September 23, 2020

Euro’s Strength on Agenda for Finance Ministers

As confidence has grown that the Union will be able to manage its sovereign debt crisis, the euro has made significant gains against the dollar and other foreign currencies. That is making Europe’s exports more expensive, a factor that could hamper growth.

On Monday, France, which traditionally favors market intervention, renewed its calls for remedial steps that could include establishing a target level for the euro’s value.

Exchange rates need “to reflect the economic fundamentals of our economies of the euro zone,” said Pierre Moscovici, the French finance minister. “Exchange rates should not become subjected to moods or speculation.”

Mr. Moscovici made the case to other members of the so-called Eurogroup of finance ministers, asking for coordinated action to keep a lid on the value of the euro currency. Before the meeting, Mr. Moscovici said he wanted the Europeans to present a common plan later this week during a meeting of finance ministers and central bankers of the Group of 20 nations to be held in Moscow.

In a news conference after Monday’s meeting, Jeroen Dijsselbloem, the president of the Eurogroup, who oversees the agenda for the monthly meetings, said the euro exhange rate had been discussed. But like some German officials, he appeared to give the matter short shrift, saying that the forum for further discussion should be the G-20 meeting in Moscow.

“That’s where exchange rates, if anywhere, should be addressed,” Mr. Dijsselbloem said.

Mario Draghi, the president of the European Central Bank, warned last week that the strength of the euro could weigh on the ability of Europe to pull out of its economic doldrums. Those comments were enough to send the euro down sharply against the dollar — to $1.36 from $1.34 — and the yen.

The euro was trading at $1.339 on Monday after falling to the low $1.20s last year.

The renewed French push for greater scope to control the levers of the European economy immediately met stiff resistance from a senior German official, who decried the initiative as a poor substitute for policy overhauls.

Jens Weidmann, the president of the German central bank, the Bundesbank, suggested Monday that countries like France were simply diverting attention from the need to make their economies more competitive.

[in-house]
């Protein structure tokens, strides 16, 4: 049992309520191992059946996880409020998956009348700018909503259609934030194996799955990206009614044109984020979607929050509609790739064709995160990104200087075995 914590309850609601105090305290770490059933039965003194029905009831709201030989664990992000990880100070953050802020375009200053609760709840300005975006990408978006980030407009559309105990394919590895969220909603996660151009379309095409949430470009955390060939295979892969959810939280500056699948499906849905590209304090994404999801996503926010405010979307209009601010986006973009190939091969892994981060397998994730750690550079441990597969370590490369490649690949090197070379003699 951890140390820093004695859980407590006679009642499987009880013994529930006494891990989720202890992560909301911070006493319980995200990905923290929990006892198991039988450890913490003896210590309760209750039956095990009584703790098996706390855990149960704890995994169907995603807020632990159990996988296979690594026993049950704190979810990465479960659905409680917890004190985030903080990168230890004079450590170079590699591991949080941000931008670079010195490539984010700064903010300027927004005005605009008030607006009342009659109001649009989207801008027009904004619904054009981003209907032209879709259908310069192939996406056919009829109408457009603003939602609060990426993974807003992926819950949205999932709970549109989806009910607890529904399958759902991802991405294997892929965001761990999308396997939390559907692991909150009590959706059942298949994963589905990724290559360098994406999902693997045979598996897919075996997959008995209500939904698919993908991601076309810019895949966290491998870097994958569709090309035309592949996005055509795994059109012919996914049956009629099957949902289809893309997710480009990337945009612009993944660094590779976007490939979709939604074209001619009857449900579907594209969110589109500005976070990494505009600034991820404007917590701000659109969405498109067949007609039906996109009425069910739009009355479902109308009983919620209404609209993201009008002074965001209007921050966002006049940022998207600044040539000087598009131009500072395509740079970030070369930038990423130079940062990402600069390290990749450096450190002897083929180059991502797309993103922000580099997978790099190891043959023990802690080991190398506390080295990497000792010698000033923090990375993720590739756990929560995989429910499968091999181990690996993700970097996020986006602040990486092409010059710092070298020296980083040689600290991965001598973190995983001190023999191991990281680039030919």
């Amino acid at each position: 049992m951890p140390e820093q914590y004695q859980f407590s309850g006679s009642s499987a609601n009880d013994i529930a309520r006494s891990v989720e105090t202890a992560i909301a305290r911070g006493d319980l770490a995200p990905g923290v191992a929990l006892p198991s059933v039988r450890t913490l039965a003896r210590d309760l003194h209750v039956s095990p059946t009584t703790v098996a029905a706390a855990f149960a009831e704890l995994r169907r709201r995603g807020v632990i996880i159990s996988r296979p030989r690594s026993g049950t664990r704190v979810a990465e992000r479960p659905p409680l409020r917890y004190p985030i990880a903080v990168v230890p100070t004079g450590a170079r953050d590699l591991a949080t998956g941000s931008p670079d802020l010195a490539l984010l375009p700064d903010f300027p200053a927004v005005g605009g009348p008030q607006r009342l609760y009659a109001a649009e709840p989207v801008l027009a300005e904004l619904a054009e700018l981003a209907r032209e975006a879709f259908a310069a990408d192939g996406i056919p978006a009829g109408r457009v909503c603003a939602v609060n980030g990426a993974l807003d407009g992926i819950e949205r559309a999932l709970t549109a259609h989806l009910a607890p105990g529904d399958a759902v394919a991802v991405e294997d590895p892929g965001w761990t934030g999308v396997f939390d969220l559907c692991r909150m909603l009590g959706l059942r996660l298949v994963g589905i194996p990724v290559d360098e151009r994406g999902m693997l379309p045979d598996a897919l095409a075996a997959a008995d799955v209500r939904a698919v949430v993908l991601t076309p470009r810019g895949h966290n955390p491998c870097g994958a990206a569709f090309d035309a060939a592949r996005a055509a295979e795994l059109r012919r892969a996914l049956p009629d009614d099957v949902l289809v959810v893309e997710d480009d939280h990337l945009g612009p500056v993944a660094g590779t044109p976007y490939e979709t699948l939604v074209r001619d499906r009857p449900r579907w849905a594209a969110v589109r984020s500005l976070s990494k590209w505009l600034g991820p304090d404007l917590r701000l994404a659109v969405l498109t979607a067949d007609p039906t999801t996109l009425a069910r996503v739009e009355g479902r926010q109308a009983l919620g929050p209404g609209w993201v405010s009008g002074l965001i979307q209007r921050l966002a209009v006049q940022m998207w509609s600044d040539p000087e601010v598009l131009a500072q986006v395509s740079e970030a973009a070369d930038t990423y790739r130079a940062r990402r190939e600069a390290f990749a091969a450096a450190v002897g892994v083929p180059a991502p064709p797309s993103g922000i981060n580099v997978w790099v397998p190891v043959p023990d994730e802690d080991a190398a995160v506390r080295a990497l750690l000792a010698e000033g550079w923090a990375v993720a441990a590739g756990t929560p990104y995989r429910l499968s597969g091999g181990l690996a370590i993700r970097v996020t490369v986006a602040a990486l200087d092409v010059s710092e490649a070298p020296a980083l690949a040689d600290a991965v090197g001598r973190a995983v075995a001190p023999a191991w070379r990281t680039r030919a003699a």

“Only governments can solve these problems, the central banks cannot,” he added. “In this respect, the discussion about a supposed overvaluation of the euro’s exchange rate simply deviates from the real challenges.”

Mr. Weidmann also warned that an exchange rate policy aimed at weakening the euro would “in the end result in higher inflation.”

A number of ministers agreed Monday that intervention would be wrongheaded.

“This is mainly decided by the market,” Maria Fekter, the Austrian finance minister, said in response to a question on the strong euro as she arrived at the meeting. “I find an artificial weakening unnecessary.”

The strong euro means some European exports, like cars and wine, become more expensive abroad, putting European producers at a disadvantage against foreign competitors. But there are also positive effects. Imports, particularly oil, become less expensive for Europeans, which helps stimulate the economy.

The push for intervention by the French is unlikely to make much real headway. Instead, it may be an illustration of the way that economic policies in the euro area are a result of a back-and-forth between states like France and Germany.

“The French have always believed the single currency should be put to the service of exports,” said Mujtaba Rahman, an analyst with the Eurasia Group, a political risk research and consulting firm. “But it’s not a debate they can win, so they are most likely using this to win concessions on other baby projects, from the pace of its own fiscal consolidation, to a fiscal capacity to a short-term mutualized debt instrument.”

Article source:

Speak Your Mind